Wednesday, December 10, 2014

Latin Proverbs and Fables Round-Up: December 10

Here is a round-up of today's proverbs and fables - and for previous posts, check out the Bestiaria Latina Blog archives. If you have not downloaded a free PDF copy of Brevissima: 1001 Tiny Latin Poems, it's ready and waiting.

HODIE (Roman Calendar): ante diem quartum Idus Decembres.

MYTHS and LEGENDS: The art image for today's legend shows Dionysus and Ariadne; you can also see the legends for the current week listed together here.


TODAY'S MOTTOES and PROVERBS:

TINY PROVERBS: Today's tiny proverb is: Liberos erudi (English: Teach your children).

3-WORD MOTTOES: Today's 3-word verb-less motto is Post tempestatem tranquillum (English: After the storm, calm).

ANIMAL PROVERBS: Today's animal proverb is Latet anguis in herba (English: A snake hides in the grass).

POLYDORUS: Today's proverb from Polydorus is: Vigilate, quia nescitis diem neque horam (English: Be watchful, for you do not know the day nor the hour).

PROPER NAME PROVERBS: Today's proper name proverb from Erasmus is Croeso ditior (English: Richer than Croesus; from Adagia 1.6.74).

GREEK PROVERBS: Today's proverb is Ἀλωπηκίζειν πρὸς ἑτέραν ἀλώπηκα (English: To play the fox with the other fox - outfox the fox!).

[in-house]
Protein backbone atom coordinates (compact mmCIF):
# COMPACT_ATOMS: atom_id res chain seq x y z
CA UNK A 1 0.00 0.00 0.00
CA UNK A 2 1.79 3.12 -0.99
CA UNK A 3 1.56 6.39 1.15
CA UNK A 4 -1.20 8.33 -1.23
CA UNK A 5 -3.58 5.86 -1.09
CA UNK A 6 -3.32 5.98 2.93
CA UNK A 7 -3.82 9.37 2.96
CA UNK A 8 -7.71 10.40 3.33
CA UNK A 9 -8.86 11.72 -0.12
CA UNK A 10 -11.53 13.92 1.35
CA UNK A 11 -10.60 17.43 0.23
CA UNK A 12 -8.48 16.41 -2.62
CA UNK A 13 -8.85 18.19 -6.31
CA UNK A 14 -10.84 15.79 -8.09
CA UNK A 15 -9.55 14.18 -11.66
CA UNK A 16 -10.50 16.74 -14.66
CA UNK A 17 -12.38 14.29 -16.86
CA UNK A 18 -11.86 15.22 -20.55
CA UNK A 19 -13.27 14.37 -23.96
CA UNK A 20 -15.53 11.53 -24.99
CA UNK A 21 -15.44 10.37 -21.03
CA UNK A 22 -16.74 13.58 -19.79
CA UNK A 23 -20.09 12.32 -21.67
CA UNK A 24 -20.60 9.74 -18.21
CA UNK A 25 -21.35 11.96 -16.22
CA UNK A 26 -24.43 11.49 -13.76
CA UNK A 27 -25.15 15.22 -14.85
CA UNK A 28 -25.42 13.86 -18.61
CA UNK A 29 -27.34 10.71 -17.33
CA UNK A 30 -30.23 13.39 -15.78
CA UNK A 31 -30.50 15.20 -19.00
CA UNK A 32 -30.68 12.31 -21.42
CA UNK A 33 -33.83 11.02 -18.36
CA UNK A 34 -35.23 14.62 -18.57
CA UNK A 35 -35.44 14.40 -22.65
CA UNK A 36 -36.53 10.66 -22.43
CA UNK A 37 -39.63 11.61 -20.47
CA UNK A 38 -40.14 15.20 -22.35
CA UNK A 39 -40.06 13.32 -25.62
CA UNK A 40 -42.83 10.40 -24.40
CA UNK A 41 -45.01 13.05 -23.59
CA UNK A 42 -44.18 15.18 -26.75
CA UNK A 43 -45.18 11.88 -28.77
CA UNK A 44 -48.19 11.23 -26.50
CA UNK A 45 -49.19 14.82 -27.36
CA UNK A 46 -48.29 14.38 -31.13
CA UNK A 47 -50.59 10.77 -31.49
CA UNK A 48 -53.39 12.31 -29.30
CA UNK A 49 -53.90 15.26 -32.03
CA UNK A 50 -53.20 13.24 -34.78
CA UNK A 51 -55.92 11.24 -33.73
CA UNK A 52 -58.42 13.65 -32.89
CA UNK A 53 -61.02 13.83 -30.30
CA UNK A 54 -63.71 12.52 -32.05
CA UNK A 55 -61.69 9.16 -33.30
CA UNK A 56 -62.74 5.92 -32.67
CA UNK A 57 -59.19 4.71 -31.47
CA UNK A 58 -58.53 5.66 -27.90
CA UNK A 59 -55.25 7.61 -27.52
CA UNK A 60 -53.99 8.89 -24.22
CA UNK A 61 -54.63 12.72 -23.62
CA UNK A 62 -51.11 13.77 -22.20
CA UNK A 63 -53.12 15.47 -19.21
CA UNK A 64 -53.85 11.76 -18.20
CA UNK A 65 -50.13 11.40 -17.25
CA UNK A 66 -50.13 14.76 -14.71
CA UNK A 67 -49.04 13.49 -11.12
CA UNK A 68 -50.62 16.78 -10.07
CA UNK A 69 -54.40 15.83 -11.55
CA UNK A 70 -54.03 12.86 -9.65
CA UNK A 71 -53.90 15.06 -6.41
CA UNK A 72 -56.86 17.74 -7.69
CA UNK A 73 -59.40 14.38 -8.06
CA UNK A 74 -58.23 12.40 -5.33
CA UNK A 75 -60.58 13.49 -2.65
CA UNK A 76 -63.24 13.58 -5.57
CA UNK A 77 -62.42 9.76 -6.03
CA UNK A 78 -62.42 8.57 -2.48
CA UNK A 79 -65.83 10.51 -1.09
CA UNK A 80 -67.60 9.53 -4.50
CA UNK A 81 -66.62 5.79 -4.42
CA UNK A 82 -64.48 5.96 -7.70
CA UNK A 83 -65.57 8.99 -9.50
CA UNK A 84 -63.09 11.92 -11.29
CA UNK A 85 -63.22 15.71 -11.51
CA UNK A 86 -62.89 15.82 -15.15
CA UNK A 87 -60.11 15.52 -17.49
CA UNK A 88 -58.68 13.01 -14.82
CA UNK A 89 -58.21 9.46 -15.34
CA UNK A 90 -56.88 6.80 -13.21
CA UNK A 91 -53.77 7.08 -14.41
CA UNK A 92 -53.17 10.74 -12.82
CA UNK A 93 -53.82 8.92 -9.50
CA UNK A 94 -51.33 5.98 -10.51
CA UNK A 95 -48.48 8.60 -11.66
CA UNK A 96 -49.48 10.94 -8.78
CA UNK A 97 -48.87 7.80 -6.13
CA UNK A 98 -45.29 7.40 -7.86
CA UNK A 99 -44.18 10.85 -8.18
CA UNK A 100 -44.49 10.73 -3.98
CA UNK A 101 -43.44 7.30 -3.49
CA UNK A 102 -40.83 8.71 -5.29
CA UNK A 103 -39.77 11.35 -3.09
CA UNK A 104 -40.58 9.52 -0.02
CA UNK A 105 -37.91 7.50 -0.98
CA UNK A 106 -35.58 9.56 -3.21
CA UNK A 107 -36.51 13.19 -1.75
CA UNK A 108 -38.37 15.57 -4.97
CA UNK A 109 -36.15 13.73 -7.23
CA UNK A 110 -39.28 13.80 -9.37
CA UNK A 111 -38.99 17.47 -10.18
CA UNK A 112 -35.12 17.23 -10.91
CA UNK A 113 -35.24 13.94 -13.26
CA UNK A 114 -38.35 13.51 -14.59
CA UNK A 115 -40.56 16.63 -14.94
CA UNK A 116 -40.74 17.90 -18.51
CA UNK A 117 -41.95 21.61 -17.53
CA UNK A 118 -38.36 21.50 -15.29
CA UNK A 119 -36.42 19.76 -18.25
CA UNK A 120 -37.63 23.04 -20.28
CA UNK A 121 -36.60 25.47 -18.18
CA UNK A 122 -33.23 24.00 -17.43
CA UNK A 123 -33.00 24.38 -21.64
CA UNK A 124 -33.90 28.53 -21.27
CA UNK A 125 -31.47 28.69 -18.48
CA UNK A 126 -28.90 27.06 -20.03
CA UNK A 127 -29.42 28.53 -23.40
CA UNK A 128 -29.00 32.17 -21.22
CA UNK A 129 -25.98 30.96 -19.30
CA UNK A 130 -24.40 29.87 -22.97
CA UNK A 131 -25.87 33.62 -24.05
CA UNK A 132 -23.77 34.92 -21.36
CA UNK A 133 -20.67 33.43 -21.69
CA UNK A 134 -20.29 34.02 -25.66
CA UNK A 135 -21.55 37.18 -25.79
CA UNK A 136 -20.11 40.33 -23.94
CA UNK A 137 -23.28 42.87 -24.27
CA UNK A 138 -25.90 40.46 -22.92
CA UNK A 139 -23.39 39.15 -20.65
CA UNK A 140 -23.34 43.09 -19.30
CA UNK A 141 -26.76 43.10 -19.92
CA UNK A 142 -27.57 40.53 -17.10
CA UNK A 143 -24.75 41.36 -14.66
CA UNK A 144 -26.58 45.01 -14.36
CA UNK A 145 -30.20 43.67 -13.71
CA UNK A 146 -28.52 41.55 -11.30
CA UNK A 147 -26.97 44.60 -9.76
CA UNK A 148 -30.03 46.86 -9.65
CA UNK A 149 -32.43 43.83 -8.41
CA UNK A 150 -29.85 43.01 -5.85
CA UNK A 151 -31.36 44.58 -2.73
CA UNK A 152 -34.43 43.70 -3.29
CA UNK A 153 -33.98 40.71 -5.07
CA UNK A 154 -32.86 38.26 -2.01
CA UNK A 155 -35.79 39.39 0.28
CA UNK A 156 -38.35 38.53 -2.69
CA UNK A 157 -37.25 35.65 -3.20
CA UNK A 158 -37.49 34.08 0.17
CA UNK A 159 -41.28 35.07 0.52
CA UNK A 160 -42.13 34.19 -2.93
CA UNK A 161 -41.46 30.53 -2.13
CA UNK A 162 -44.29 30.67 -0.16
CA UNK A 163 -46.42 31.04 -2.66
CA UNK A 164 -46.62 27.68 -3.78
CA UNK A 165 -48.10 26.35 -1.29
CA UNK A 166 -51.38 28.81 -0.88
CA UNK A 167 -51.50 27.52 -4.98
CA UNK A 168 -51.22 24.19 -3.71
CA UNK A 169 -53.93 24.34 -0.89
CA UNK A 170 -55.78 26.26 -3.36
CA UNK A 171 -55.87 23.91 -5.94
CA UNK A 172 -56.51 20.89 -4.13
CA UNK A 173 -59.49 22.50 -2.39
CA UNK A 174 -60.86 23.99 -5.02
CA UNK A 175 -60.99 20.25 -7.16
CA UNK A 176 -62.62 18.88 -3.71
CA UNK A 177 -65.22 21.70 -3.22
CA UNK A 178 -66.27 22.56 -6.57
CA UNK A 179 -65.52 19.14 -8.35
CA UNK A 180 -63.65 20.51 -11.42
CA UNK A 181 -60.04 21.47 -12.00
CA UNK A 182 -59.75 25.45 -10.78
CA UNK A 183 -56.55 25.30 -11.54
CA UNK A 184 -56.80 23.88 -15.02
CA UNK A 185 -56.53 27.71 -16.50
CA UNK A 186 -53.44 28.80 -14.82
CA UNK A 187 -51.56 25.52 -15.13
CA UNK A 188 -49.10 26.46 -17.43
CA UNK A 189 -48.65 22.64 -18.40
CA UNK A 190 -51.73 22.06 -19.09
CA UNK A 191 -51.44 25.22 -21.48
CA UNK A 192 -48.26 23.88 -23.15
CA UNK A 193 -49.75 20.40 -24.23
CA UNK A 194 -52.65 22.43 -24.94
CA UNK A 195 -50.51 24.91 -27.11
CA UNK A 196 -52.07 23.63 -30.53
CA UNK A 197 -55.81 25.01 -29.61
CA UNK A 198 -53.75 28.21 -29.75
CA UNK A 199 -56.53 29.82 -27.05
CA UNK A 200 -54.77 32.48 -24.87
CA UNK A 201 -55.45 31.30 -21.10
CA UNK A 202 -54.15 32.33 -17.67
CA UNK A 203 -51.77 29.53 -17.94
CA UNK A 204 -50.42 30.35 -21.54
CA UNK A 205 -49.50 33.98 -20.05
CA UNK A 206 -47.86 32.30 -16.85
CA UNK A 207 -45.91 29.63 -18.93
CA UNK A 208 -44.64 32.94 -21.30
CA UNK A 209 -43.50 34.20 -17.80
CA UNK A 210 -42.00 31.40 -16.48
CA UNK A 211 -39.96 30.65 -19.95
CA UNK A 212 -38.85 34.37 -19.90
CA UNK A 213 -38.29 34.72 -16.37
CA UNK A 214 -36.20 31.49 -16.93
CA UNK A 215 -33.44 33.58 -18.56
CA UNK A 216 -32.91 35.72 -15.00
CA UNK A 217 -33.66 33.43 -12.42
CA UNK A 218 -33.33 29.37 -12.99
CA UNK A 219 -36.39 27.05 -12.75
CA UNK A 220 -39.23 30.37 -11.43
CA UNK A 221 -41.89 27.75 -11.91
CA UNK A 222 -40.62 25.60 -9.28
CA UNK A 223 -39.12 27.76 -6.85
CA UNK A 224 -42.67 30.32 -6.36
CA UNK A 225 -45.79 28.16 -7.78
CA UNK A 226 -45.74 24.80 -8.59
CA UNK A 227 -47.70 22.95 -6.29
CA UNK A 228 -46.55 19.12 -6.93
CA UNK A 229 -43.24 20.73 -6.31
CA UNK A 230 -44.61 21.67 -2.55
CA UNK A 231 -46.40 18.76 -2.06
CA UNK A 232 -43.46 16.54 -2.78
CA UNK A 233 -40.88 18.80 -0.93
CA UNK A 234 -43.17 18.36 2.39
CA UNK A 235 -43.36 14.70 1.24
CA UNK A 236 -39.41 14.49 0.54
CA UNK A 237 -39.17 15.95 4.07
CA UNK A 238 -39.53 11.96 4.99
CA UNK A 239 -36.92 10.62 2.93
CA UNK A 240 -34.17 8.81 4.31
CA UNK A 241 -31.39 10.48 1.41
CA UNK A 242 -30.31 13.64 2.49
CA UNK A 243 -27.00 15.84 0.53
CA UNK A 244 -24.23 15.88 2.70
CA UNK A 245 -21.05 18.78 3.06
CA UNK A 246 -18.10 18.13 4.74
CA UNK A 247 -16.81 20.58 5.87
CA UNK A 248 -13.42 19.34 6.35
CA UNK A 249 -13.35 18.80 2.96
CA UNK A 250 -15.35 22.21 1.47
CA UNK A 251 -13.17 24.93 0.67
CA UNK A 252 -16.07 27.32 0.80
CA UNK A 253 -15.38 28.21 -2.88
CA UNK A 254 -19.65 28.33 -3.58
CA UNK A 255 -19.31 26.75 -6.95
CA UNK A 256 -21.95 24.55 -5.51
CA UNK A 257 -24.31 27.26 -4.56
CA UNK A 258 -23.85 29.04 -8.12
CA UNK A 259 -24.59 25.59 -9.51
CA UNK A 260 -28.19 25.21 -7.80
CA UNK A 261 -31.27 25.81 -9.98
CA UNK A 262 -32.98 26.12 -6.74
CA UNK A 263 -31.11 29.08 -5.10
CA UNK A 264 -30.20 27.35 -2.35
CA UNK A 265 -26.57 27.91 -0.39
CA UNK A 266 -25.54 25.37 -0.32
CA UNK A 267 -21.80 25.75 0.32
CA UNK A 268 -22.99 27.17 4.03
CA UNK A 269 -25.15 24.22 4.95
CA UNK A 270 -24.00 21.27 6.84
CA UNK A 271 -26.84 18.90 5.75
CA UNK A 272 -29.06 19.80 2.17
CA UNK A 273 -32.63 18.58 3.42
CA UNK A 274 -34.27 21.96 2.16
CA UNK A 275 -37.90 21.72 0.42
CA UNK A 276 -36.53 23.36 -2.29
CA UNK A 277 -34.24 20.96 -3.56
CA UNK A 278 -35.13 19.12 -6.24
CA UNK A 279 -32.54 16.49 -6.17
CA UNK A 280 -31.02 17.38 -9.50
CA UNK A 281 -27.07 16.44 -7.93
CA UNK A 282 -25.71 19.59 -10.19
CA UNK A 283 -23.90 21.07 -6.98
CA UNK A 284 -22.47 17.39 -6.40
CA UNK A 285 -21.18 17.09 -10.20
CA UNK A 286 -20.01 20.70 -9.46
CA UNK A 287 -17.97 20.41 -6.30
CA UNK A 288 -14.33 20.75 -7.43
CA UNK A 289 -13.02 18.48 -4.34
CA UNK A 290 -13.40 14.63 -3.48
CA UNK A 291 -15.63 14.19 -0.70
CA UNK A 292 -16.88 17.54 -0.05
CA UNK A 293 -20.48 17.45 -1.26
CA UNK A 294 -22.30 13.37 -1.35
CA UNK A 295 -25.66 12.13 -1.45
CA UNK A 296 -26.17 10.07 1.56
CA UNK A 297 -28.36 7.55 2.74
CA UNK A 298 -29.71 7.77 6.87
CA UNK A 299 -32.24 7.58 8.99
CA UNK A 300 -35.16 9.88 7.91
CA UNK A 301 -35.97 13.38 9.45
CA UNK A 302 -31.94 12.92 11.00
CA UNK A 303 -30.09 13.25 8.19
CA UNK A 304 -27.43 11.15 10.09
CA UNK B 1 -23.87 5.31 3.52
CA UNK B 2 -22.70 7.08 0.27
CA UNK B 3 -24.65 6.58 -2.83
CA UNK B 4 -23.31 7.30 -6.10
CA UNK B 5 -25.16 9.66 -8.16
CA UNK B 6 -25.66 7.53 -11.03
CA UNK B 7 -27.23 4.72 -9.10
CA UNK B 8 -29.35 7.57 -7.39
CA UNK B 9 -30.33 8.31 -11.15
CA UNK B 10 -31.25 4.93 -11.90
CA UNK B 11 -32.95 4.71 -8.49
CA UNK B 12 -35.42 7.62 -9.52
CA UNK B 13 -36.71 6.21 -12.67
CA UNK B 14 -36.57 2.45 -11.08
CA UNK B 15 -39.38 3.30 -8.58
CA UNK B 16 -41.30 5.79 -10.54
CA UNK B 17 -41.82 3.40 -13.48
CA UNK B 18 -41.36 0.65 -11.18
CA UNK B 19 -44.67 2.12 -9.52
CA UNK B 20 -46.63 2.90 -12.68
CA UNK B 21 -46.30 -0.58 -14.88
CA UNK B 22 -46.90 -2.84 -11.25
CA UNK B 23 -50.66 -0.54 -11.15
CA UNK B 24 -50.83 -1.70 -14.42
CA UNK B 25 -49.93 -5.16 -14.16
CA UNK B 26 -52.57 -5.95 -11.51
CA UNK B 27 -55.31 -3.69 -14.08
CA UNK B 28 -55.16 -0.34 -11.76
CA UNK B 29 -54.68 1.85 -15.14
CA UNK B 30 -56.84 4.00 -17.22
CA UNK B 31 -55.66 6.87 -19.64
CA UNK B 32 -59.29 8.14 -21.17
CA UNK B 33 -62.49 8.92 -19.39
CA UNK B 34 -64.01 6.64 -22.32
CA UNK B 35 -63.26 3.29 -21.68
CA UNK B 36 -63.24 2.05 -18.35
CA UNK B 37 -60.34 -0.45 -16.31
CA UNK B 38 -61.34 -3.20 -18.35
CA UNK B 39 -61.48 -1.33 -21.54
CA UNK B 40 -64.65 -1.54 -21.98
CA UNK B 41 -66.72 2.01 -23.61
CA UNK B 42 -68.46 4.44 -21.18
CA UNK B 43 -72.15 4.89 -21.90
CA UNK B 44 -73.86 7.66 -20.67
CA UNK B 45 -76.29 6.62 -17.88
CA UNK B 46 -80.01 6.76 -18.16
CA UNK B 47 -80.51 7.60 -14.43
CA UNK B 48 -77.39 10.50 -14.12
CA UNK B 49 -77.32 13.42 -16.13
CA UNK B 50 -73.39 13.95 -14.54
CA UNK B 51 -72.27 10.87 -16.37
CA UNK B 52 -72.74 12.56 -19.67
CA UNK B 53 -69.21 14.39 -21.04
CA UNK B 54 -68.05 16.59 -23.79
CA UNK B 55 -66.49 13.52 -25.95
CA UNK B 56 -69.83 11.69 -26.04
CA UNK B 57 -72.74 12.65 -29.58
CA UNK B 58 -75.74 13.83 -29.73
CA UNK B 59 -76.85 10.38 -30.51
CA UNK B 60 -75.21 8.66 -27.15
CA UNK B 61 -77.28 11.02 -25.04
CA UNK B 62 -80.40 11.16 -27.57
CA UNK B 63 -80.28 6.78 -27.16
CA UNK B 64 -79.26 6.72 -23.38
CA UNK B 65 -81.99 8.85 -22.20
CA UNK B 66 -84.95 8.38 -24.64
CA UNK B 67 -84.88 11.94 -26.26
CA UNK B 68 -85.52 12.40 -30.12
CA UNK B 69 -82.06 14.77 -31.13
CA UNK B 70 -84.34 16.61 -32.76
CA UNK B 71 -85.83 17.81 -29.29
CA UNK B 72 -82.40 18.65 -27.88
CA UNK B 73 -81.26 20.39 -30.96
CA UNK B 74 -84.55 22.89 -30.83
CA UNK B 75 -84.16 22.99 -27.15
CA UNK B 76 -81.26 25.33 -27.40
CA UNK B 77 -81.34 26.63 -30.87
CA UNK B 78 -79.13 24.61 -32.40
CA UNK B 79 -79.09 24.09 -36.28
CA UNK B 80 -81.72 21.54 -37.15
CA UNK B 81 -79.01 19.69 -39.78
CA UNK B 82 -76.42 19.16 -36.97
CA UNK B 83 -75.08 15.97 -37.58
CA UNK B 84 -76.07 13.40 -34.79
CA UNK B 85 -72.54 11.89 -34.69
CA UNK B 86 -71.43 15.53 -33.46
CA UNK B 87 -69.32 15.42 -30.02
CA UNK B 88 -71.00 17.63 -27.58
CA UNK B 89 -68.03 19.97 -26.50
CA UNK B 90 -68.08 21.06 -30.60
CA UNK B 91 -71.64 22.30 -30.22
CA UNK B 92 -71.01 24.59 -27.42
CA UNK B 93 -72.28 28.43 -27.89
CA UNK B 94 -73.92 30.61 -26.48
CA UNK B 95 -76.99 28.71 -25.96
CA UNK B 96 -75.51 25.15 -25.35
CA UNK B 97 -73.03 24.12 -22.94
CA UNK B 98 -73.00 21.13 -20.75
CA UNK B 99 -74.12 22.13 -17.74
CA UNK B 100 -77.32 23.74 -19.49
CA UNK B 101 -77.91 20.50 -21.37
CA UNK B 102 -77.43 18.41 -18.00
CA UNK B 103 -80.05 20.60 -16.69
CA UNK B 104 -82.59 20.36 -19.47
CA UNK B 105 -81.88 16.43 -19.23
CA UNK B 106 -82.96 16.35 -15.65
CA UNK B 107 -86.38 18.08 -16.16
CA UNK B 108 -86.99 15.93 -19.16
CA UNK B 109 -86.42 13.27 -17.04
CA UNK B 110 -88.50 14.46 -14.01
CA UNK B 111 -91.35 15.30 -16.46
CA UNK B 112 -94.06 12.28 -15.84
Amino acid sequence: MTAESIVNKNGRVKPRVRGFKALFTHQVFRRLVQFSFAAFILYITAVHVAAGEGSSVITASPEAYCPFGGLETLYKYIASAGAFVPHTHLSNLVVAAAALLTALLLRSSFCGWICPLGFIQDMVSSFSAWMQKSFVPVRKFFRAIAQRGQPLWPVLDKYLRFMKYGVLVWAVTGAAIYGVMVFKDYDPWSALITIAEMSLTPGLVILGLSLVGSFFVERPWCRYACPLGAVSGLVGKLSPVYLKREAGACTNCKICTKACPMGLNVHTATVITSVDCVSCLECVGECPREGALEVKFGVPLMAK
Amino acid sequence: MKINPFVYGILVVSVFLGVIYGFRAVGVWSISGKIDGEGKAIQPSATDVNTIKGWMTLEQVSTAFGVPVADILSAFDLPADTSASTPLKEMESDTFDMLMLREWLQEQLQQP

BREVISSIMA: The distich poster for today is Vincula Mortis. Click here for a full-sized view.


And here are today's proverbial LOLcats:



Honos habet onus.
Public office is a burden.

Bona res quies.
Rest is a good thing.

TODAY'S FABLES:

FABULAE FACILES: The fable from the Fabulae Faciles widget is Vulpes et Uva, the famous story of the supposedly sour grapes (this fable has a vocabulary list).

MILLE FABULAE: The fable from the Mille Fabulae et Una widget is Lupus et Puer Mendax, the famous story of the boy who cried wolf.

Puer Mendax

TODAY'S LATIN HOLIDAY SONGS

The Latin holiday songs for today are: Musicus Parvulus, a Latin version of "Little Drummer Boy," along with Conditor Alme Siderum and also Angelus pastoribus, a Latin version of the Polish carol, "Anioł pasterzom mówił." You can find more at the Gaudium Mundo blog.



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